The people at Eagle Plains Lodge took great care of us; opening the kitchen when we arrived after it had been closed and making us all dinner. They could only offer us one item and it was the most expensive thing on the menu (prime rib) but we LOVED it and devoured it and gladly paid for it. Breakfast was delicious and we all met up and discussed the goal for the day…..the Arctic Circle.

Originally we had decided to do the Arctic, 20 miles north of Eagles Plain and then head up to the Northwest Territory and dip our tires over the border there, an additional 40 miles up, but we scrapped that idea due to the experience of the night before. We heard that the road up to the Northwest T was like that last 70 miles we encountered the night before; wet, slippery and overall not good. Cathy, our ambulance driver, was also the Forman for the road maintenance crew up there, the first permanent woman Forman in all of the Yukon Territories. She went out early in the morning to scout the road conditions for us and promptly came back with her findings which helped us make our decision. But the 20 to the Arctic? No one was going to talk us out of that!

I had to assess my injuries from the night before and make my decision as to whether I was going to go or not. Hell Yeah! I’m going! I decided this is what Advil and Ben & Jerry’s was invented for! So I downed my Advil, got my gear on, and dreamed of possible Ben&Jerry’s waiting for my successful return. We all saddled up, revved our engines and we were OFF!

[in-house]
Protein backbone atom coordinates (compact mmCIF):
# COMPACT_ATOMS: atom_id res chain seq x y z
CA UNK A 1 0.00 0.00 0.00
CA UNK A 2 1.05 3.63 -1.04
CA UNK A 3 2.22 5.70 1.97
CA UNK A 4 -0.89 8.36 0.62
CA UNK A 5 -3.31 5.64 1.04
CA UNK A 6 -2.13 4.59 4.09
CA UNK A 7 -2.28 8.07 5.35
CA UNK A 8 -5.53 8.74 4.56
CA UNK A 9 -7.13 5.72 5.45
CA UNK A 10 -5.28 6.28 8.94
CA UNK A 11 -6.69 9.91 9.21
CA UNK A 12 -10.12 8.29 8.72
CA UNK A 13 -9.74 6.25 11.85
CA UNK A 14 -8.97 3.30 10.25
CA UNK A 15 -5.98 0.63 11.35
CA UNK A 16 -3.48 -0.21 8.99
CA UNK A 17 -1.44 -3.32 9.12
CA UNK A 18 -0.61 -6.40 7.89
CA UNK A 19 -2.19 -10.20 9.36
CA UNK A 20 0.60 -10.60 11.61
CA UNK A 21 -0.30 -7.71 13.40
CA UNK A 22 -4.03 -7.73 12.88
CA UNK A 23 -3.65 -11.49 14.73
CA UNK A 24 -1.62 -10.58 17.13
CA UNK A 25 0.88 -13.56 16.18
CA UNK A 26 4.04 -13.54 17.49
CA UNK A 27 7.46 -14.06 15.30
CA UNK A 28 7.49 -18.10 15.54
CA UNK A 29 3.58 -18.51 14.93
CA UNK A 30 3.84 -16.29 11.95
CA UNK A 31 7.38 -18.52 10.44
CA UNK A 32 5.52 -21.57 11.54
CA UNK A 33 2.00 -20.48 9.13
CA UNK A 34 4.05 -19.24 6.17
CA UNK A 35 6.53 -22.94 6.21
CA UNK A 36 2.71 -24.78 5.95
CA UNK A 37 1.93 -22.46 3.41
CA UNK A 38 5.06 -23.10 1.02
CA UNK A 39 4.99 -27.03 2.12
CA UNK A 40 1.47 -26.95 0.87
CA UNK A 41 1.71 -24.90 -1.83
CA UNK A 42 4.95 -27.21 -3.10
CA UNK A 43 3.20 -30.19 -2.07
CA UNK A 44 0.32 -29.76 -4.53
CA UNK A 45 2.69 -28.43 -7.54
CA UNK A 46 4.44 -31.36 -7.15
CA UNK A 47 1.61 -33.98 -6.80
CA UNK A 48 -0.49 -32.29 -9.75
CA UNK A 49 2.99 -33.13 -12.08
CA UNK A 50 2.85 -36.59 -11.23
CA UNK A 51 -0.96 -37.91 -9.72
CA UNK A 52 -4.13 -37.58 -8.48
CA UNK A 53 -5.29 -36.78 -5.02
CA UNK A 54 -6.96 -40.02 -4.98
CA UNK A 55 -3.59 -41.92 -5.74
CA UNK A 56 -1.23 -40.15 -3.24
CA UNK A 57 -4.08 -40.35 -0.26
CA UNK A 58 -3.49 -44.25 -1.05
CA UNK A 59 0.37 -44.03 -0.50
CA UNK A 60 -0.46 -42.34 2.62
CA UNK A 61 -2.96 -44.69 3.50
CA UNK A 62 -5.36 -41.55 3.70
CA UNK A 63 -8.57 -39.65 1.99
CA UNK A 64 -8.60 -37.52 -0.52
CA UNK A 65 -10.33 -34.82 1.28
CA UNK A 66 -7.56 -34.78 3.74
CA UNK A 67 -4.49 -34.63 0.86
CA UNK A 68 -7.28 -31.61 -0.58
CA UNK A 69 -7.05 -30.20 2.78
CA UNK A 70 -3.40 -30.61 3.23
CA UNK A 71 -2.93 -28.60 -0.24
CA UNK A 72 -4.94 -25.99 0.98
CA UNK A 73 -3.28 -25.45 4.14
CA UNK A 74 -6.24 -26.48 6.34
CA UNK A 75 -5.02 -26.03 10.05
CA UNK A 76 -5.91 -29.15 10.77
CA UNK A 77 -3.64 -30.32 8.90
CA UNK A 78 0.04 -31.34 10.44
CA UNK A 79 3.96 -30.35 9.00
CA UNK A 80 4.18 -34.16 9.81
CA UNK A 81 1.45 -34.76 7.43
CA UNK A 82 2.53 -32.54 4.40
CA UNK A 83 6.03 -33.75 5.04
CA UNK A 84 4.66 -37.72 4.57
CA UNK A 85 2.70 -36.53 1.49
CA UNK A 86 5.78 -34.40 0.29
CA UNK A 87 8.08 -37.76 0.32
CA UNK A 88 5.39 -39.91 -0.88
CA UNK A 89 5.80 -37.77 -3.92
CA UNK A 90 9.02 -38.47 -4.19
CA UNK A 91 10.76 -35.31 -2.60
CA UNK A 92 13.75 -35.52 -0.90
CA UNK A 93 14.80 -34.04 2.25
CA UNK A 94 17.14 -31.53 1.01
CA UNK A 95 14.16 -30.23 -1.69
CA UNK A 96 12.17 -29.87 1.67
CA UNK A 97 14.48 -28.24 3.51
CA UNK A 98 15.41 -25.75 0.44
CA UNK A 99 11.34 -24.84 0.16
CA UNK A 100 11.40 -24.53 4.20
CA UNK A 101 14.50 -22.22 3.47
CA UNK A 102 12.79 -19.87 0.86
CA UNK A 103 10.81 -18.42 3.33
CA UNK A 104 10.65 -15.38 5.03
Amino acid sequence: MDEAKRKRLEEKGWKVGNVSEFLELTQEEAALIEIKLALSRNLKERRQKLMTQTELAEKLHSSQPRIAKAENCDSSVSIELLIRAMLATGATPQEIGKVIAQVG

And it was a beautiful ride. When the 15, of us arrived at the Arctic sign the celebration commenced. Let me share with you some of the emotions that we all shared there. First, we celebrated for our Kathy, now in the Anchorage hospital with 3 cracks in her pelvic bone. She got so close in miles before she fell, only 70 miles short. And when you traveled the roads we traveled up to then, 70 is just around the corner. So we celebrated for her and cheered her success.

Then… we celebrated remembering the reason we rode. Breast cancer.

2 years prior was another ride organized by the same duo, Gin & Sue, and for the same reason. Cancer. It was the first dirt bike ride they organized after 13 years of organizing motorcycle fundraisers. I was the first to sign up but was unable to follow through due to an unscheduled dismount I had had 2 months prior that landed me in the hospital. That was The Dirty Dozen riders of Colorado. Cindy Fata was on that ride. And months after that success which raised close to $50K, both Cindy and Gin were diagnosed with breast cancer. And I’m happy to say they are both now survivors. In so many ways.

Cindy faced her chemo and radiation with the mantra, “I WILL ride to the Arctic Circle. I WILL ride to the Arctic Circle.” She successfully finished her treatments in May, just 2 months before we all started our Adventure for the Cure. Gin’s diagnosis and mastectomies were in Nov 2009, just months after the Colorado ride. 21 months later she is still cancer free.

And we celebrated them. Strongly.

That’s why we did this. And we stayed up in the Arctic for about 3 hours, celebrating Gin and Cindy, celebrating the people in our individual lives who we loved through cancer, fought with through cancer, lost to cancer. We celebrated them too.

Cindy’s love, John, also a Dirt Brigade rider, celebrated his love’s success and we celebrated his support of her. I celebrated my mother’s life and my cousins’ battles with the disease and for my friends and untold others. Each of us had a story we celebrated. Cheering celebrations. Quiet celebrations. Celebrations where one of us would walk away from the group and go into themselves, communicating with the past and with those we lost.